Community activists expressed their frustration with Indian American Rep. Ami Bera, D-Calif., and Hindu American Rep. Tulsi Gabbard for their Nov. 19 vote on the American Security Against Foreign Enemies Act, which essentially blocks Syrian and Iraqi refugees from entering the U.S. for at least six months.
HR 4038, introduced in the House by Rep. Mike McCaul, a Republican from Texas who chairs the House Committee on Homeland Security, would prevent any refugee from Syria or Iraq from entering the U.S. until the FBI, Department of Homeland Security, and the Director of National Intelligence certify that they are not dangerous. The bill was introduced in the House after members of the terror group of the Islamic State attacked several venues in Paris Nov. 13, killing 130 people.
DHS Secretary Jeh Johnson has said the measure – which would require a high-level official’s sign-off on thousands of refugees – is untenable. The measure would place a temporary block on refugees entering the U.S. as DHS, the FBI and National Intelligence certify that they are safe.
Noting that the measure would gravely impact “thousands of the world’s most vulnerable people,” President Barack Obama has said he will veto the measure. Senate Democratic Leader Harry Reid of Nevada has vowed to block the bill in the Senate.
Forty-seven Democrats – including Bera and Gabbard – voted in favor of the bill.
“I am very disappointed by their votes,” Indian American racial justice activist Deepa Iyer told India-West. “I really had hoped that all Democrats and the Asian Pacific American Caucus would not have voted that way,” she said.
Iyer is the author of “We Too Sing America,” which examines the alleged state-sanctioned racial profiling of South Asian Americans, following the Sept. 11, 2001 terrorist attacks, which killed more than 3,000 people. The book was released by New Press publishers in October.
Iyer, the former long-time executive director of South Asian Americans Leading Together, stated that HR 4038 was “anti-immigrant, anti-Muslim policy, which continues the drumbeat we have been hearing for the past 14 years.”
In an e-mail to India-West, Indian American community activist Anirvan Chatterjee said: “Reps. Gabbard and Bera took a surprisingly anti-immigrant, anti-refugee stance this week when they voted to block Syrian refugees.”
“It’s disappointing to see mainstream Democrats suddenly oppose President Obama to side with Donald Trump-style xenophobic politics – even as our community members are being victimized by a new wave of xenophobic attacks,” said Chatterjee.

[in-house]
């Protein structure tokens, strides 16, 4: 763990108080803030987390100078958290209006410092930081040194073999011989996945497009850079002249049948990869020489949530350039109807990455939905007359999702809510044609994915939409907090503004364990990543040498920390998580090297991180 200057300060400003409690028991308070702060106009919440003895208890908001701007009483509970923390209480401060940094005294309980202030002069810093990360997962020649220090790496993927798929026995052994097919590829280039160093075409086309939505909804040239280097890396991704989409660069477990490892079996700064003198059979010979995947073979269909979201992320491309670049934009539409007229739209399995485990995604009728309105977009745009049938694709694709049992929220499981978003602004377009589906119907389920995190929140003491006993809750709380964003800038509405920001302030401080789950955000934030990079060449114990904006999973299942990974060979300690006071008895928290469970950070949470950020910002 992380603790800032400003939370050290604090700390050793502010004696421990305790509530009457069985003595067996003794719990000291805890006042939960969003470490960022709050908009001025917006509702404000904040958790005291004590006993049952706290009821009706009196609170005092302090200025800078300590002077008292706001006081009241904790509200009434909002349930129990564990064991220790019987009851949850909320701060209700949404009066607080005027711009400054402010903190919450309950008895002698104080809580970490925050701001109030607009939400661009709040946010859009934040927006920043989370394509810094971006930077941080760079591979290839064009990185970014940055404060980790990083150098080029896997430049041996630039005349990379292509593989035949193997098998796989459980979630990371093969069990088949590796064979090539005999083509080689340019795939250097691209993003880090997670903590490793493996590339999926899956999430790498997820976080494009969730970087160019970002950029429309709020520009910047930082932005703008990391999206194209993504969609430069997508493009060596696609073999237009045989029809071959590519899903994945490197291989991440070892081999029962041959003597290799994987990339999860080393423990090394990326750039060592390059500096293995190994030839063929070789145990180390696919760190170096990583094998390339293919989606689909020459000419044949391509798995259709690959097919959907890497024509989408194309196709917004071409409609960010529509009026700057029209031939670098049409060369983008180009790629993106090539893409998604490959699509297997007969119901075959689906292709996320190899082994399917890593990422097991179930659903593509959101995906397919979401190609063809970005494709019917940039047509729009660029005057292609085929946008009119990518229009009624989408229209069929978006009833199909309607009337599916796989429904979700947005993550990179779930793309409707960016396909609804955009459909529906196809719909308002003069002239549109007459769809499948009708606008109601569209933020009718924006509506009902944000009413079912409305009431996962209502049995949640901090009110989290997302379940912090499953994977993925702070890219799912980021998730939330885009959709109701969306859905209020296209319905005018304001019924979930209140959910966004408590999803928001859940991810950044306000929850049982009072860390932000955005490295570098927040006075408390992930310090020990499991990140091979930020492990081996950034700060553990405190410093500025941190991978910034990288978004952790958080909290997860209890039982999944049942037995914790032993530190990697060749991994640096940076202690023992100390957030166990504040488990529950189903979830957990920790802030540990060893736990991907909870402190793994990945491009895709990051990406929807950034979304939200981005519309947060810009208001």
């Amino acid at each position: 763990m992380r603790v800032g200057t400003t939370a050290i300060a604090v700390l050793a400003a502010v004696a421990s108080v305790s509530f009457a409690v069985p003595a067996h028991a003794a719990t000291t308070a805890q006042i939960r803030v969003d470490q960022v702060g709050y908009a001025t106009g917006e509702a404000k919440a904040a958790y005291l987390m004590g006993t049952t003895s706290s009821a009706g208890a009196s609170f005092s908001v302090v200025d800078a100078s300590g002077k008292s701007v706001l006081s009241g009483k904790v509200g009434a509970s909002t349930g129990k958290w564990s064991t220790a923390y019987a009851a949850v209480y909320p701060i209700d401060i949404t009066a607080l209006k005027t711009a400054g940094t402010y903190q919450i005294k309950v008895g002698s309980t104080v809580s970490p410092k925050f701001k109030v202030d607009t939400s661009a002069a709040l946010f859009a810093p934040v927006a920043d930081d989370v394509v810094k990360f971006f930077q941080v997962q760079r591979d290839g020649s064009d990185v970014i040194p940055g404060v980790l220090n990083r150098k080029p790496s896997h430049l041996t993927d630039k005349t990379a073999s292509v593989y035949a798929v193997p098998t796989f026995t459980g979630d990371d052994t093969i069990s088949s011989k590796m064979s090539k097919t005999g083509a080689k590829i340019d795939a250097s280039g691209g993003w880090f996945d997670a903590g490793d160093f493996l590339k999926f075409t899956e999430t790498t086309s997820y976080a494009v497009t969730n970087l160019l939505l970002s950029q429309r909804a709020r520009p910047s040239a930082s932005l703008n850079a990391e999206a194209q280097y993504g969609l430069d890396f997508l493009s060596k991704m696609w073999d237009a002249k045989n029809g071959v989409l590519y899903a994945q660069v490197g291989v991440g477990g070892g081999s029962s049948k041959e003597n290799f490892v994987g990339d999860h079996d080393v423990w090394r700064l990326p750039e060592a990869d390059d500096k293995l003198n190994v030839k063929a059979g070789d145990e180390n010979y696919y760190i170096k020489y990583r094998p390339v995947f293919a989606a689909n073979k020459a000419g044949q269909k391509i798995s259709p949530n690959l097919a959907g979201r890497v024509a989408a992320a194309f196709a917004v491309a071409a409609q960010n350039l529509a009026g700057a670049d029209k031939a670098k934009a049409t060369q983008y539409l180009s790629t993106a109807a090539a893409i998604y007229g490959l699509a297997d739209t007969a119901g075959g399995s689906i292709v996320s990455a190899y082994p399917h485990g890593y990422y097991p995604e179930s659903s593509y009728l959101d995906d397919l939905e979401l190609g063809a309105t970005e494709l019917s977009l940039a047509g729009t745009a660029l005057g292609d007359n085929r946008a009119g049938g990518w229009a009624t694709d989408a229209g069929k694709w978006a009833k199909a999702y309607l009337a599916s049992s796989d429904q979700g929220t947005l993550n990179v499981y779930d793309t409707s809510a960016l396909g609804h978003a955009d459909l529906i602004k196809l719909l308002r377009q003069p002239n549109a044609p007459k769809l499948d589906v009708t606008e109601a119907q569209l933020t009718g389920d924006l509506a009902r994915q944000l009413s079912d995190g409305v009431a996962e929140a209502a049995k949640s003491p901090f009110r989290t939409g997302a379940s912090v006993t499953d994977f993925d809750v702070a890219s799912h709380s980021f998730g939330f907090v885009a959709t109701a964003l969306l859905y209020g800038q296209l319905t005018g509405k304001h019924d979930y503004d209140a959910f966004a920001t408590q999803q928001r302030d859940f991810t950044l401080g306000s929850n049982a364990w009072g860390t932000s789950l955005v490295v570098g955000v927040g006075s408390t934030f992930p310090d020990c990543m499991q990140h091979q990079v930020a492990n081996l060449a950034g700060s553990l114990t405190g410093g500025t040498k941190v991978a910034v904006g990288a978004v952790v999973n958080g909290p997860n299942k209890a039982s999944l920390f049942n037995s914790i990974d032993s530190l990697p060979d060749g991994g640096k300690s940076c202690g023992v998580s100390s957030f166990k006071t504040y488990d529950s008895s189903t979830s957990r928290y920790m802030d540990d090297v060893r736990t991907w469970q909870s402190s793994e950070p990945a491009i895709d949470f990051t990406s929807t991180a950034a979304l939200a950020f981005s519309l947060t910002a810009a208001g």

Indian American actor Kal Penn – who worked in the White House Office of Public Engagement during Obama’s first term, tweeted Nov. 19: “Disgusted to see some House Democrats join crazy Republicans in stoking mass hysteria on the refugee issue.”
The National Council of Asian Pacific Americans noted Nov. 19 that it was “deeply disappointed” by the passage of the American SAFE Act. “We call on the Senate to defeat this measure and instead work to ensure that our nation upholds our American values by welcoming refugees with respect and dignity, and not turning our backs on those fleeing persecution,” said the organization in a press statement.
“Asian Americans Advancing Justice-Los Angeles condemns the ignorance, as well as the xenophobia and Islamaphobia, underlying today's House vote to block Syrian and Iraqi refugees from entering the United States,” said Karin Wang, vice president of Programs and Communications for Advancing Justice-LA.
“We are extremely disappointed that in this hour of great need, our elected officials in Washington choose fear over compassion, and we urge the Senate and president to ensure that the United States continues to welcome those seeking refuge,” said Wang.
Bera and Gabbard defended their vote on the measure. “It is critical that our first priority is to keep America safe – that is why I voted today for a bill to ensure that all Syrian refugees are thoroughly vetted,” said Bera in a press statement. “However, we can’t let the terrorists win and influence who we are as Americans.”
“Our country has always been a place for those fleeing violence or oppression, and we must stay true to those values. This additional screening step will ensure that we know those coming into the country are not a security threat,” said Bera, the sole Indian American in Congress who is serving his second term.
In an interview with KCRA 3 in Sacramento, Bera said Syrian refugees must be prioritized for security threats. “A three-year-old orphan is not a security threat. It should not take her 18 months to get through the process.” Priority should also be given to those who have helped the U.S., such as interpreters, said the congressman.
Gabbard, who identifies as a Hindu, said in a press statement: “Voting for this bill was not a vote against refugees. Rather, it was a vote for bringing refugees into our country safely.”
“When looking at how to vote on this measure, I considered two things: the safety and security of the American people; and the long-term viability and continuation of our country serving as a place of refuge for those who are truly in need of shelter,” said the congresswoman from Hawaii, who has received much Indian American support.
“It would be a double disaster if someone who came to America as a refugee ended up engaging in a terrorist act. First, it would cost the lives of innocent Americans. Second, it could lead to the complete shutdown of our refugee program for a long, long time. This would be extremely unfortunate,” said Gabbard.
“I want to make sure that doesn't happen. It's important for anyone who really cares about keeping our refugee programs open to seriously consider the negative impact to such programs if a terrorist attack occurred and a refugee were involved,” she said.